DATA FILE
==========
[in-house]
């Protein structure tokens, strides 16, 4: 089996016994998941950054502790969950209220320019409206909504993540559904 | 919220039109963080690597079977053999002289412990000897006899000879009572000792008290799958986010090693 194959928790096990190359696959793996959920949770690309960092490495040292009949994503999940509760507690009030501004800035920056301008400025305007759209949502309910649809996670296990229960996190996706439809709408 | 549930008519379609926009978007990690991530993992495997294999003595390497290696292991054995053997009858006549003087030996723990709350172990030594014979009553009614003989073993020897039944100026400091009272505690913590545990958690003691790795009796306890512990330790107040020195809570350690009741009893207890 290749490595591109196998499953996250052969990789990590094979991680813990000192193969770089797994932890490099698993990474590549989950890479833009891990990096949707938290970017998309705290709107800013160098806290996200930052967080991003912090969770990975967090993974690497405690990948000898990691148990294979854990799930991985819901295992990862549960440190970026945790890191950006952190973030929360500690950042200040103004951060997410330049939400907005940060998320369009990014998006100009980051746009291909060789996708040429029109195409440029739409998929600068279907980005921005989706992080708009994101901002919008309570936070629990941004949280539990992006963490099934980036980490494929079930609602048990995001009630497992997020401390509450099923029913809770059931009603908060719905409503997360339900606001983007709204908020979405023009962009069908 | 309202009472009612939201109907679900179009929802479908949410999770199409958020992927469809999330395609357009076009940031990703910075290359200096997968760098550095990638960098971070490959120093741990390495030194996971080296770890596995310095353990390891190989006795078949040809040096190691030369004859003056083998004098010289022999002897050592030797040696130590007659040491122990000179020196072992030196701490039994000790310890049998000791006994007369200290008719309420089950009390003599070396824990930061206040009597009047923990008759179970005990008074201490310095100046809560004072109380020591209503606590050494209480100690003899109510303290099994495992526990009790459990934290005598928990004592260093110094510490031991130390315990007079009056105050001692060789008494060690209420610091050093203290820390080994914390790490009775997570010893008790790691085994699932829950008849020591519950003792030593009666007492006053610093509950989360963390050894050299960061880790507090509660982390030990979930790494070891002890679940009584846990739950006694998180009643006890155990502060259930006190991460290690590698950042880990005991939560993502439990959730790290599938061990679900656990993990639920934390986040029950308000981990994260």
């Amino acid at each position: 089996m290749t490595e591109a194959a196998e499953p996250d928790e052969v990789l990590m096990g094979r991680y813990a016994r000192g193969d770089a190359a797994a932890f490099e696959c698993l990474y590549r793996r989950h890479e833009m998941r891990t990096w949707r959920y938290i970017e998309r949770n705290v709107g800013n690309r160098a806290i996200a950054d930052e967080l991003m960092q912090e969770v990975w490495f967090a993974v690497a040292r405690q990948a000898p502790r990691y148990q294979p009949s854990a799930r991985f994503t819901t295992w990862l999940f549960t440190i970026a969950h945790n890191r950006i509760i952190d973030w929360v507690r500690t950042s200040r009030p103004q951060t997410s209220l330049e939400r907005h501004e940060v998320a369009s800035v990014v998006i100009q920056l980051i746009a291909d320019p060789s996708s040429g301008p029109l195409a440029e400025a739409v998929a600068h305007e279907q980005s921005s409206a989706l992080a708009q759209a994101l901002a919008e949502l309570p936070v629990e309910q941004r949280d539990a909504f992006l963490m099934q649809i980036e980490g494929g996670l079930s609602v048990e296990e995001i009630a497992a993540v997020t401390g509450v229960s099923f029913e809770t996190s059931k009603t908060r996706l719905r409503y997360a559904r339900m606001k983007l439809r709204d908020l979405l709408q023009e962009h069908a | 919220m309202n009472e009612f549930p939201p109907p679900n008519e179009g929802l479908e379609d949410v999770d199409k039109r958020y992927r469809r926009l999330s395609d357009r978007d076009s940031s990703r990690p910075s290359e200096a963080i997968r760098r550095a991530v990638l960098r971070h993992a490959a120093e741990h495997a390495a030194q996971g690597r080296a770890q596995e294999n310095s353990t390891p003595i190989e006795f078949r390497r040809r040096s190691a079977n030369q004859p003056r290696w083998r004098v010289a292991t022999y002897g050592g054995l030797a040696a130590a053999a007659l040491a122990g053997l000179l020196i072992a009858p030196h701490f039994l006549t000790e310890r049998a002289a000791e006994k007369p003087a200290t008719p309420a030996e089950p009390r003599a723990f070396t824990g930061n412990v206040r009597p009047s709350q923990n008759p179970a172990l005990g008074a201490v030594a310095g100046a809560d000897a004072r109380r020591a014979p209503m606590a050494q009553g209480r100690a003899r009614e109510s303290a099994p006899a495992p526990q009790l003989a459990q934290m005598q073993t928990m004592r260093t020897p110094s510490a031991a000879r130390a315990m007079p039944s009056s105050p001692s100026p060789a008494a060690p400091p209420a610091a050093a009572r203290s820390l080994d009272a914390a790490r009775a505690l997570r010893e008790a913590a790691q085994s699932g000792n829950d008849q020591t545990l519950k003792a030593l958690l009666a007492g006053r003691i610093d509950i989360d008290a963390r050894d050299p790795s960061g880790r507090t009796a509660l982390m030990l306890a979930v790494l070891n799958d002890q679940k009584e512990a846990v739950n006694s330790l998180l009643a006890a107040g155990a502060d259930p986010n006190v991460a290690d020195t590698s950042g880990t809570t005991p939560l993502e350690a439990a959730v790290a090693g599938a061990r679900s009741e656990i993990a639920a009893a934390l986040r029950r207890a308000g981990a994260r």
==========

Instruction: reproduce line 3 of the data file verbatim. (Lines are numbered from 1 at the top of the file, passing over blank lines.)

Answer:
């Amino acid at each position: 089996m290749t490595e591109a194959a196998e499953p996250d928790e052969v990789l990590m096990g094979r991680y813990a016994r000192g193969d770089a190359a797994a932890f490099e696959c698993l990474y590549r793996r989950h890479e833009m998941r891990t990096w949707r959920y938290i970017e998309r949770n705290v709107g800013n690309r160098a806290i996200a950054d930052e967080l991003m960092q912090e969770v990975w490495f967090a993974v690497a040292r405690q990948a000898p502790r990691y148990q294979p009949s854990a799930r991985f994503t819901t295992w990862l999940f549960t440190i970026a969950h945790n890191r950006i509760i952190d973030w929360v507690r500690t950042s200040r009030p103004q951060t997410s209220l330049e939400r907005h501004e940060v998320a369009s800035v990014v998006i100009q920056l980051i746009a291909d320019p060789s996708s040429g301008p029109l195409a440029e400025a739409v998929a600068h305007e279907q980005s921005s409206a989706l992080a708009q759209a994101l901002a919008e949502l309570p936070v629990e309910q941004r949280d539990a909504f992006l963490m099934q649809i980036e980490g494929g996670l079930s609602v048990e296990e995001i009630a497992a993540v997020t401390g509450v229960s099923f029913e809770t996190s059931k009603t908060r996706l719905r409503y997360a559904r339900m606001k983007l439809r709204d908020l979405l709408q023009e962009h069908a | 919220m309202n009472e009612f549930p939201p109907p679900n008519e179009g929802l479908e379609d949410v999770d199409k039109r958020y992927r469809r926009l999330s395609d357009r978007d076009s940031s990703r990690p910075s290359e200096a963080i997968r760098r550095a991530v990638l960098r971070h993992a490959a120093e741990h495997a390495a030194q996971g690597r080296a770890q596995e294999n310095s353990t390891p003595i190989e006795f078949r390497r040809r040096s190691a079977n030369q004859p003056r290696w083998r004098v010289a292991t022999y002897g050592g054995l030797a040696a130590a053999a007659l040491a122990g053997l000179l020196i072992a009858p030196h701490f039994l006549t000790e310890r049998a002289a000791e006994k007369p003087a200290t008719p309420a030996e089950p009390r003599a723990f070396t824990g930061n412990v206040r009597p009047s709350q923990n008759p179970a172990l005990g008074a201490v030594a310095g100046a809560d000897a004072r109380r020591a014979p209503m606590a050494q009553g209480r100690a003899r009614e109510s303290a099994p006899a495992p526990q009790l003989a459990q934290m005598q073993t928990m004592r260093t020897p110094s510490a031991a000879r130390a315990m007079p039944s009056s105050p001692s100026p060789a008494a060690p400091p209420a610091a050093a009572r203290s820390l080994d009272a914390a790490r009775a505690l997570r010893e008790a913590a790691q085994s699932g000792n829950d008849q020591t545990l519950k003792a030593l958690l009666a007492g006053r003691i610093d509950i989360d008290a963390r050894d050299p790795s960061g880790r507090t009796a509660l982390m030990l306890a979930v790494l070891n799958d002890q679940k009584e512990a846990v739950n006694s330790l998180l009643a006890a107040g155990a502060d259930p986010n006190v991460a290690d020195t590698s950042g880990t809570t005991p939560l993502e350690a439990a959730v790290a090693g599938a061990r679900s009741e656990i993990a639920a009893a934390l986040r029950r207890a308000g981990a994260r």